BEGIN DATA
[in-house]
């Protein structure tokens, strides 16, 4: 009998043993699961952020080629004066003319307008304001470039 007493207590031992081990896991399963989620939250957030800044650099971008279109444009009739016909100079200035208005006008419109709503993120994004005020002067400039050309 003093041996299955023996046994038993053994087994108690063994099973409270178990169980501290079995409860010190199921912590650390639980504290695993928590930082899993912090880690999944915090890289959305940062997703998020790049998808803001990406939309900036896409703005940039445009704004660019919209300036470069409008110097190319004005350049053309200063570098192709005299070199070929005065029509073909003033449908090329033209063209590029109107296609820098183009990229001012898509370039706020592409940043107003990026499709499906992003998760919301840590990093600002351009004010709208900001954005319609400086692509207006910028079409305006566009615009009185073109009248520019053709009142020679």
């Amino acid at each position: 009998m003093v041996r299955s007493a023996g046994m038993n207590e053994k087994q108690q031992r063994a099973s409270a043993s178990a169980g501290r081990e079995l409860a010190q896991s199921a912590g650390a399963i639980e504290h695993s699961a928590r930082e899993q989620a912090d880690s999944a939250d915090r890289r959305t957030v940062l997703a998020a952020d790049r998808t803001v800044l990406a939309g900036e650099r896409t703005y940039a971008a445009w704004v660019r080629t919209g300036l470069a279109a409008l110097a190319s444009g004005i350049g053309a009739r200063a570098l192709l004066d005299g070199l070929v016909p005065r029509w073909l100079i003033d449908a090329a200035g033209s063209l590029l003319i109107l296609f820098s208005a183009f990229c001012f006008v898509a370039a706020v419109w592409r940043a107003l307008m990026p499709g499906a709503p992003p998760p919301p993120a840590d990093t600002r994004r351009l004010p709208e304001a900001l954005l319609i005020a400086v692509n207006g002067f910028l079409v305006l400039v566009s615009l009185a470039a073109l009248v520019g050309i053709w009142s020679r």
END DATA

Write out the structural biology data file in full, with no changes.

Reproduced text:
[in-house]
């Protein structure tokens, strides 16, 4: 009998043993699961952020080629004066003319307008304001470039 007493207590031992081990896991399963989620939250957030800044650099971008279109444009009739016909100079200035208005006008419109709503993120994004005020002067400039050309 003093041996299955023996046994038993053994087994108690063994099973409270178990169980501290079995409860010190199921912590650390639980504290695993928590930082899993912090880690999944915090890289959305940062997703998020790049998808803001990406939309900036896409703005940039445009704004660019919209300036470069409008110097190319004005350049053309200063570098192709005299070199070929005065029509073909003033449908090329033209063209590029109107296609820098183009990229001012898509370039706020592409940043107003990026499709499906992003998760919301840590990093600002351009004010709208900001954005319609400086692509207006910028079409305006566009615009009185073109009248520019053709009142020679």
């Amino acid at each position: 009998m003093v041996r299955s007493a023996g046994m038993n207590e053994k087994q108690q031992r063994a099973s409270a043993s178990a169980g501290r081990e079995l409860a010190q896991s199921a912590g650390a399963i639980e504290h695993s699961a928590r930082e899993q989620a912090d880690s999944a939250d915090r890289r959305t957030v940062l997703a998020a952020d790049r998808t803001v800044l990406a939309g900036e650099r896409t703005y940039a971008a445009w704004v660019r080629t919209g300036l470069a279109a409008l110097a190319s444009g004005i350049g053309a009739r200063a570098l192709l004066d005299g070199l070929v016909p005065r029509w073909l100079i003033d449908a090329a200035g033209s063209l590029l003319i109107l296609f820098s208005a183009f990229c001012f006008v898509a370039a706020v419109w592409r940043a107003l307008m990026p499709g499906a709503p992003p998760p919301p993120a840590d990093t600002r994004r351009l004010p709208e304001a900001l954005l319609i005020a400086v692509n207006g002067f910028l079409v305006l400039v566009s615009l009185a470039a073109l009248v520019g050309i053709w009142s020679r």